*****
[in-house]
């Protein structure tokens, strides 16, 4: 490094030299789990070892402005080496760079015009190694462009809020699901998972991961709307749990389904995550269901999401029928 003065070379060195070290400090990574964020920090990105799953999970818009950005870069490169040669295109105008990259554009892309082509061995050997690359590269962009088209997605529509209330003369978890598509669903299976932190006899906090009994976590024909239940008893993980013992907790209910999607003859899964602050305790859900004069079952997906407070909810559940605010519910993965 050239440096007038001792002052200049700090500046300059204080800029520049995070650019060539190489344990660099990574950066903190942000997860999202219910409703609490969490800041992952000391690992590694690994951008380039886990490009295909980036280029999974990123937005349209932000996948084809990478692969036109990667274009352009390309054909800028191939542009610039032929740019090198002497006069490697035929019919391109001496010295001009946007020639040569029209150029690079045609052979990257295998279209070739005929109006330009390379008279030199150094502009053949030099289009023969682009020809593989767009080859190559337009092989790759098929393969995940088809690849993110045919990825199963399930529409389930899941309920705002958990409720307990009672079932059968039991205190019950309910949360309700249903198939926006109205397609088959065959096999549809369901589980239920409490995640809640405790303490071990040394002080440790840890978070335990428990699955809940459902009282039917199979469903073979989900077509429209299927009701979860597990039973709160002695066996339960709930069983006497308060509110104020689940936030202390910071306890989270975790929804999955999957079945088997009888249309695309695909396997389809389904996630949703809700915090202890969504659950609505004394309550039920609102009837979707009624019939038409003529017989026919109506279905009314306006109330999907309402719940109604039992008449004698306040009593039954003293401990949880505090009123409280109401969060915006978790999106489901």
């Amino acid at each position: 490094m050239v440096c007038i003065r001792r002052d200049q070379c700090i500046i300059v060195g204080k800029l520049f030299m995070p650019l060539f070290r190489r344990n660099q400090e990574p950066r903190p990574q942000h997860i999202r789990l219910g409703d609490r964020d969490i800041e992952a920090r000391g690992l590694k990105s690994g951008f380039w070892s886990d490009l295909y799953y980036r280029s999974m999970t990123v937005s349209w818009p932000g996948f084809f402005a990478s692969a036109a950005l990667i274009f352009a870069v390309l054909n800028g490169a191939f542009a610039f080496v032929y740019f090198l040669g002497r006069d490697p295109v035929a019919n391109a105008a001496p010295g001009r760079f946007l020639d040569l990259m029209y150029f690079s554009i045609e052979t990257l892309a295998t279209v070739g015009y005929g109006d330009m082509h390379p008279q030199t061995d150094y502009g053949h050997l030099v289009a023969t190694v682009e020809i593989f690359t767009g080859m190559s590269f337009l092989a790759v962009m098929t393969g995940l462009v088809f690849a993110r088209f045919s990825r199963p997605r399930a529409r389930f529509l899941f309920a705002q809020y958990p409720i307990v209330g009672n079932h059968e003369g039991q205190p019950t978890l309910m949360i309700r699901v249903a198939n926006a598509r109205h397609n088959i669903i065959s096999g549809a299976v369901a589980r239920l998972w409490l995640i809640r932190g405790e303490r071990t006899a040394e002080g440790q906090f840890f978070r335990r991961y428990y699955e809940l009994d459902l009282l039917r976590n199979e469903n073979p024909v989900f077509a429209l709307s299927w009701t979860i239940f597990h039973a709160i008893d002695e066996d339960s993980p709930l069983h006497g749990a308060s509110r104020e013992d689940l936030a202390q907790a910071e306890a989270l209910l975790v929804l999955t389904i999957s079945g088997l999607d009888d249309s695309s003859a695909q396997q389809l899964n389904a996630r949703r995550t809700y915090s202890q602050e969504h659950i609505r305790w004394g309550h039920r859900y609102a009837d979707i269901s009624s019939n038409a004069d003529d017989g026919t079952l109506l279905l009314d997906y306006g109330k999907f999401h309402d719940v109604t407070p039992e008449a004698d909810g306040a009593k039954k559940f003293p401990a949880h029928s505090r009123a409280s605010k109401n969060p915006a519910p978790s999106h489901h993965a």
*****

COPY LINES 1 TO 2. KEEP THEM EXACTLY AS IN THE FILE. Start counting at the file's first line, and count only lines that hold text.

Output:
[in-house]
């Protein structure tokens, strides 16, 4: 490094030299789990070892402005080496760079015009190694462009809020699901998972991961709307749990389904995550269901999401029928 003065070379060195070290400090990574964020920090990105799953999970818009950005870069490169040669295109105008990259554009892309082509061995050997690359590269962009088209997605529509209330003369978890598509669903299976932190006899906090009994976590024909239940008893993980013992907790209910999607003859899964602050305790859900004069079952997906407070909810559940605010519910993965 050239440096007038001792002052200049700090500046300059204080800029520049995070650019060539190489344990660099990574950066903190942000997860999202219910409703609490969490800041992952000391690992590694690994951008380039886990490009295909980036280029999974990123937005349209932000996948084809990478692969036109990667274009352009390309054909800028191939542009610039032929740019090198002497006069490697035929019919391109001496010295001009946007020639040569029209150029690079045609052979990257295998279209070739005929109006330009390379008279030199150094502009053949030099289009023969682009020809593989767009080859190559337009092989790759098929393969995940088809690849993110045919990825199963399930529409389930899941309920705002958990409720307990009672079932059968039991205190019950309910949360309700249903198939926006109205397609088959065959096999549809369901589980239920409490995640809640405790303490071990040394002080440790840890978070335990428990699955809940459902009282039917199979469903073979989900077509429209299927009701979860597990039973709160002695066996339960709930069983006497308060509110104020689940936030202390910071306890989270975790929804999955999957079945088997009888249309695309695909396997389809389904996630949703809700915090202890969504659950609505004394309550039920609102009837979707009624019939038409003529017989026919109506279905009314306006109330999907309402719940109604039992008449004698306040009593039954003293401990949880505090009123409280109401969060915006978790999106489901």